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Re: Boko Haram: Nigerian Soldiers Complain of Corrupt Commanders

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By Abdul-Azeez Suleiman
Recently, Sahara Reporters, an online news portal, published an article with the above headline that immediately seized my attention.

I became particularly interested in the hope that facts might finally have emerged from within the military that might at least set the country on the path of solving the Boko Haram puzzle.

As a media practitioner, expectedly, I attach great importance to quality of reports by weighing them against the credibility of the medium and most importantly, the originator and origin of the report.

In this case, while I have always had some respect for the ability of Sahara Reporters to tumble on scoops and their courage to break them, I however as a general principle treat  with caution any report that is credited to anonymous sources much less, anonymous writers.

My instincts were immediately switched on alert when I read under that attractive header only to see that the name of the author of that report has been concealed.

Usually I don't even bother going through reports purportedly filed by anonymous authors or hinged on anonymous sources. But I decided to go against that principle of reading ethics by going through the whole length of this report.

By the time I got to the end of the report, I was completely disappointed to find that it was another of those crafted stuff that are largely opinionated though dressed in garb of reports.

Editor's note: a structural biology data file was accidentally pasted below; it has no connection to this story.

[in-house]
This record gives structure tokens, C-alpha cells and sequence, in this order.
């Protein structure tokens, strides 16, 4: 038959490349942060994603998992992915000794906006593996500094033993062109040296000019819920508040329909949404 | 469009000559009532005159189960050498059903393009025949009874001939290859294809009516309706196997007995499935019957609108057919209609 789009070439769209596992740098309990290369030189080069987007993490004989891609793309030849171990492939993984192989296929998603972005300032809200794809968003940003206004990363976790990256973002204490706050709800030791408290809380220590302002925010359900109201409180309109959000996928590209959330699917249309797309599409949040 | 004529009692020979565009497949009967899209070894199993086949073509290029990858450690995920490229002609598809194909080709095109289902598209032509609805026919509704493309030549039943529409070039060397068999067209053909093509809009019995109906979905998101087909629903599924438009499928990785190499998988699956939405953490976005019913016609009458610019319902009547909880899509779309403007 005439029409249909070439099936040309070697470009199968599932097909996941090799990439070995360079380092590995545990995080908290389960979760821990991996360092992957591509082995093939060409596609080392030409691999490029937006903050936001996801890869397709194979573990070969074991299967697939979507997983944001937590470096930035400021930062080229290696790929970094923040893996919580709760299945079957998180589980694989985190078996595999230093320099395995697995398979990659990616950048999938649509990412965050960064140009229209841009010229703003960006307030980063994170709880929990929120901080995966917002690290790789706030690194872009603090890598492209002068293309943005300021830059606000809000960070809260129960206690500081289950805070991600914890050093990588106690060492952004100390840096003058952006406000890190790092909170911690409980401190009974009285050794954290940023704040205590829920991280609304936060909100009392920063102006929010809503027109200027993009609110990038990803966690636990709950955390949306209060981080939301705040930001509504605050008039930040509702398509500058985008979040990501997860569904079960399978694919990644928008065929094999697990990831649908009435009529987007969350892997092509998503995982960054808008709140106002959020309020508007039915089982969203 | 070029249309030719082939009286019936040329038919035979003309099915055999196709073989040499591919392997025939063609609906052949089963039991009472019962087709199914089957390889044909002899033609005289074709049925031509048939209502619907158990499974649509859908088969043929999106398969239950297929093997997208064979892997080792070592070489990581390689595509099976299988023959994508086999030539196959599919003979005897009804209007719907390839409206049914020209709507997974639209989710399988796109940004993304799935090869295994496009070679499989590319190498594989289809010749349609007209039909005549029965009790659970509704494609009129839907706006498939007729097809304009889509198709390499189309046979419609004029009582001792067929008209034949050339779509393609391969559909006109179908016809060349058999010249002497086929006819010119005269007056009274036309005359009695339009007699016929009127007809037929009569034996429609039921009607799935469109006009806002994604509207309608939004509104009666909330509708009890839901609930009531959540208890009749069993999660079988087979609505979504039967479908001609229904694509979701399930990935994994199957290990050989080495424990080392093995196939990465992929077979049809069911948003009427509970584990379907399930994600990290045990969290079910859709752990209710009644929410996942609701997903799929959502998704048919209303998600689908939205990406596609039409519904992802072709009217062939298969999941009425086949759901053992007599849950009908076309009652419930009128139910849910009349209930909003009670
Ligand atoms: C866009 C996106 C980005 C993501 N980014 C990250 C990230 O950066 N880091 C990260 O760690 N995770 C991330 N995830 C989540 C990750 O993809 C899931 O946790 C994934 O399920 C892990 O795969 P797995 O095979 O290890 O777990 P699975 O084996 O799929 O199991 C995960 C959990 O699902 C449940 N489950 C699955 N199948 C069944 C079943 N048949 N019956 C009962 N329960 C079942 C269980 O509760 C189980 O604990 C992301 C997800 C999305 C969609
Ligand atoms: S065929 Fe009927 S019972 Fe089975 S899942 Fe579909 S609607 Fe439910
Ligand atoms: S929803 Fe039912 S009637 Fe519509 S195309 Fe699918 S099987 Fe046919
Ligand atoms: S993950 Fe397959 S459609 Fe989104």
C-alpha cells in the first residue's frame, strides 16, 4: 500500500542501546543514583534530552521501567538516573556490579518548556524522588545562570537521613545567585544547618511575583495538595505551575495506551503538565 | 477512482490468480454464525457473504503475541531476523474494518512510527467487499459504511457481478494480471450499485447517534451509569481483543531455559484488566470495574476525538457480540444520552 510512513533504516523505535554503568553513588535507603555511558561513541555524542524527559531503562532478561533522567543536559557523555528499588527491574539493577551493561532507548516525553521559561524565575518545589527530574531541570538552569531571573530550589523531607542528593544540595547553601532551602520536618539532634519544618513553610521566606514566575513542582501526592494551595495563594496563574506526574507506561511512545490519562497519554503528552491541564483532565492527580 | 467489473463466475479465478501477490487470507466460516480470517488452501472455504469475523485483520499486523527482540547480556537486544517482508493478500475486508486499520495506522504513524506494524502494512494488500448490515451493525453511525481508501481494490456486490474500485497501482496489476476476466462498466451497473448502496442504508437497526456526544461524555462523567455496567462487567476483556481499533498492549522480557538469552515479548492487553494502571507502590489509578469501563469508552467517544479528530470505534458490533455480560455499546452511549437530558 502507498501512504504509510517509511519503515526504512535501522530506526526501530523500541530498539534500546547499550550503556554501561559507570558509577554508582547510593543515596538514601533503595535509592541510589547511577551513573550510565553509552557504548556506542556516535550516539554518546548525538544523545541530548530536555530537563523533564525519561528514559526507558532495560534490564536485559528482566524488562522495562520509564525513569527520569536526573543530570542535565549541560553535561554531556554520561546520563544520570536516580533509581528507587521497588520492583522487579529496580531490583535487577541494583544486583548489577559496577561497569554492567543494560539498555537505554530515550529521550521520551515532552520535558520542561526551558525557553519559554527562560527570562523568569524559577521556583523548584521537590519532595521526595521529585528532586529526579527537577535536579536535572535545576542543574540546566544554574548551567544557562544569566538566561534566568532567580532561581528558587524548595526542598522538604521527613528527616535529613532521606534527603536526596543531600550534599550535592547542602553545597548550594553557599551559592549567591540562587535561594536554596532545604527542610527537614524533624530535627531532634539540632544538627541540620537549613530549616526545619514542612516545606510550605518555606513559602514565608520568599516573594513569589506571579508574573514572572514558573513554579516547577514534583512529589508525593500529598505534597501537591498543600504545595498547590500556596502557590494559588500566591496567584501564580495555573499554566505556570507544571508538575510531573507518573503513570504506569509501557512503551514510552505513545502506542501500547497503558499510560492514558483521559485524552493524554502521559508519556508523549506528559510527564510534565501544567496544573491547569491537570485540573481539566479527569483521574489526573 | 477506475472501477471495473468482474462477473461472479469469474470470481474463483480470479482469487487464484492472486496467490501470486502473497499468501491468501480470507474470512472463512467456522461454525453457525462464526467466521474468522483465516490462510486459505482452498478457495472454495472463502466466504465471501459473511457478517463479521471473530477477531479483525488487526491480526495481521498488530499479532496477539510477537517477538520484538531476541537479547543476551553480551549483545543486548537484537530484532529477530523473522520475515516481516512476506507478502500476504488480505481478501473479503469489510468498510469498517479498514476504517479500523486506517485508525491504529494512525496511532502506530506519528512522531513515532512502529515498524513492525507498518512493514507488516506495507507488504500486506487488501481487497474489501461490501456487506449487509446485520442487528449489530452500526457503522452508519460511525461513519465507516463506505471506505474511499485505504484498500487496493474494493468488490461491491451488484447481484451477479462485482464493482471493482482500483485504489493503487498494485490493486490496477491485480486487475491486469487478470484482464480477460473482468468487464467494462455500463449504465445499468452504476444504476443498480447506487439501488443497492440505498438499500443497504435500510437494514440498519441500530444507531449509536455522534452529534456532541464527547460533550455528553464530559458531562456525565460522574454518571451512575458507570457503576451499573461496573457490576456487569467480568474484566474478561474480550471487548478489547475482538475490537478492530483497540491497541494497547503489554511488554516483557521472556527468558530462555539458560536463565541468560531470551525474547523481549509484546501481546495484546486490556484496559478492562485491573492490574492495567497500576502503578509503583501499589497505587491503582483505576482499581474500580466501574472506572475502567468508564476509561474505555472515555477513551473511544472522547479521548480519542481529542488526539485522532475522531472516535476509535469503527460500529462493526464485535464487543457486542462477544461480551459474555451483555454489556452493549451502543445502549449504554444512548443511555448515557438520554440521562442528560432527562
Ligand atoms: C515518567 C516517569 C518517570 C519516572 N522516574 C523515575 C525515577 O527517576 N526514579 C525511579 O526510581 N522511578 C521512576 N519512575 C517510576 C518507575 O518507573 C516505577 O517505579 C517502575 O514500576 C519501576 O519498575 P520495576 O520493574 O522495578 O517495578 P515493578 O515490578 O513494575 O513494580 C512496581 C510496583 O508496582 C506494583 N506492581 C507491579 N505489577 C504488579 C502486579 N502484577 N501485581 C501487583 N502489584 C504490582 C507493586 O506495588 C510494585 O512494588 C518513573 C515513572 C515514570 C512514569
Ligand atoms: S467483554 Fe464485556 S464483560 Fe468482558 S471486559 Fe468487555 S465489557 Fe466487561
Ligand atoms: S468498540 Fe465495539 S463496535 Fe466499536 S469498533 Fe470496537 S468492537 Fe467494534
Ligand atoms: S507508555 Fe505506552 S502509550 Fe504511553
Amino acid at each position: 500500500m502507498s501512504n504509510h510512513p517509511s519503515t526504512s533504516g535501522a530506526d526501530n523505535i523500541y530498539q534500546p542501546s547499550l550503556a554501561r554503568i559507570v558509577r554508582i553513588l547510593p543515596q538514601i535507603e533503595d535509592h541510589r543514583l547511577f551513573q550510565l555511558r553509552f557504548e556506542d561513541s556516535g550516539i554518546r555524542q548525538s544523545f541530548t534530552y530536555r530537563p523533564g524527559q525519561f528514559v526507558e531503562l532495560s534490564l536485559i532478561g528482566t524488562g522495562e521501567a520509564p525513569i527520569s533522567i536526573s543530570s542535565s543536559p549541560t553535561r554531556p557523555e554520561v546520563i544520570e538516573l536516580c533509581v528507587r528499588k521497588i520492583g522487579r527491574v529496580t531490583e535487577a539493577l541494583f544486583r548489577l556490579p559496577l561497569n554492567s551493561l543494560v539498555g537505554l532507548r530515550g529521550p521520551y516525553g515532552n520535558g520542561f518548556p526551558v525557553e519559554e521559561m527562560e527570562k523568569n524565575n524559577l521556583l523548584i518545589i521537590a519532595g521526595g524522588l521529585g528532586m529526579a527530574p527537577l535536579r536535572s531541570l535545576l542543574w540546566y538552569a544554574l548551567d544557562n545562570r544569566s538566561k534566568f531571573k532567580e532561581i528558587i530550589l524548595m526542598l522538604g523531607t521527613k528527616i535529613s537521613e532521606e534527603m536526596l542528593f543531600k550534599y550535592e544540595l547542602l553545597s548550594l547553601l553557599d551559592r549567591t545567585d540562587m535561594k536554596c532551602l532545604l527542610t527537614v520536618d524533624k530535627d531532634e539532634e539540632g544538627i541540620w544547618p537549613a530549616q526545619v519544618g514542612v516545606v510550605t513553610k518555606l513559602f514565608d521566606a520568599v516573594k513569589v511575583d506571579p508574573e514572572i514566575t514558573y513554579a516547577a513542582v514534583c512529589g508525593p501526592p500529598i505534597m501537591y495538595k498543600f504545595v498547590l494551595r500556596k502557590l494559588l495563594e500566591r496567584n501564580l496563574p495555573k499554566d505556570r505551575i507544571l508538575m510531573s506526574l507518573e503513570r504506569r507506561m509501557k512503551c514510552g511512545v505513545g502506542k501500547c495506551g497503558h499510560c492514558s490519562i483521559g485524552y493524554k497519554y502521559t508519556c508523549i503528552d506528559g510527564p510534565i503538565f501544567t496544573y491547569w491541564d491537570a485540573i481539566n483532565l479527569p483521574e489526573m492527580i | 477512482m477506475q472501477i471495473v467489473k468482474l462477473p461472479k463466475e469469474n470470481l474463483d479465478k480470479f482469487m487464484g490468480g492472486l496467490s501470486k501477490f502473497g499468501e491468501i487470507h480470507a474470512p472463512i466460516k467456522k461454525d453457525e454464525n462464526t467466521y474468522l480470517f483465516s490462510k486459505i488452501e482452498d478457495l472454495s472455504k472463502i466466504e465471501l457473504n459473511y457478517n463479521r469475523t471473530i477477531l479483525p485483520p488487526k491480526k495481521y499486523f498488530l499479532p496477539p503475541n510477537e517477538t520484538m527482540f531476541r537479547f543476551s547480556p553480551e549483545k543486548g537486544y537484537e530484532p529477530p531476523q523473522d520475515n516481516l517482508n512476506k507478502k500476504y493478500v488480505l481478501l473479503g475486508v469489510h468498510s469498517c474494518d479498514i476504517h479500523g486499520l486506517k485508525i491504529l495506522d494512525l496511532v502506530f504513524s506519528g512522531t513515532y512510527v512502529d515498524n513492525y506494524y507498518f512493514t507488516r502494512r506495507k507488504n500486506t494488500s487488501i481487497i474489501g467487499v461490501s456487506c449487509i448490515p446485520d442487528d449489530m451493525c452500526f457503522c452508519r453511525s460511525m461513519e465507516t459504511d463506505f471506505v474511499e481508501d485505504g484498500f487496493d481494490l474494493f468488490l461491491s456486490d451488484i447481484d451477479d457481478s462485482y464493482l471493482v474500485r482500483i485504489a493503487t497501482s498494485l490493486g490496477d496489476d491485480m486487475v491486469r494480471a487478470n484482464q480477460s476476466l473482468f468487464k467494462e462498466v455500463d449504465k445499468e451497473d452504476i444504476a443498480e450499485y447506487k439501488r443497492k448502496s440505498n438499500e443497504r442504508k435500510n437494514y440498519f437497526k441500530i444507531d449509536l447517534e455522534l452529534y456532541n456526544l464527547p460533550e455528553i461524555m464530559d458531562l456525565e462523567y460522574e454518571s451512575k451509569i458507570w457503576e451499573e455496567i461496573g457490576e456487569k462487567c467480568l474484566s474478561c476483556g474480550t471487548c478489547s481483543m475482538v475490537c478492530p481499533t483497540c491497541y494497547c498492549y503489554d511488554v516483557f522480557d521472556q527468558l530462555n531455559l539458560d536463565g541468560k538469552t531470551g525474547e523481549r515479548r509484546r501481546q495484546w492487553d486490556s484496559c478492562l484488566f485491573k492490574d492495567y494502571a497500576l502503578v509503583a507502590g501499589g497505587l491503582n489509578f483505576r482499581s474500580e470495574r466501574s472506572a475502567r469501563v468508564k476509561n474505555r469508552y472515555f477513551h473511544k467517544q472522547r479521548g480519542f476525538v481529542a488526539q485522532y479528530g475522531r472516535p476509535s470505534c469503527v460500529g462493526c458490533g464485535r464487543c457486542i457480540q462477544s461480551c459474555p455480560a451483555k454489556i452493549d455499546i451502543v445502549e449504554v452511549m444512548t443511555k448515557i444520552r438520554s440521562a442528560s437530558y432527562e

Such tailoring is in almost every instance guided to serve some interests by manipulating facts and feeding the reader with can't.

This is however not discountenancing the known fact that the top military hierarchy has been infested by greed and ineptitude which has hampered the operations against the insurgents and prolonged the insurgency with the attendant loss of both military and civilian lives in thousands.

Whereas this distress cry from the soldiers who have been made to face deadly and more equipped enemies has been on for some time now, the situation has stubbornly refused to change; in fact it even keeps deteriorating.

This however does not in any way go to suggest any form of incapability on the part of the Nigerian soldiers whose heroism and excellent performances have been globally acknowledged in operations that are free of official corruption.

No reasonable Nigerian is therefore in doubt that a pervading corruption in the top defence and security sectors are definitely and directly responsible for the persistence of the insurgency.

This much has even been attested to when the United States team currently assisting Nigeria on the matter, refused to cooperate with the Nigerian security system by declaring that its leaders have been rendered unreliable by a combination of excessive greed and disabling level of corruption.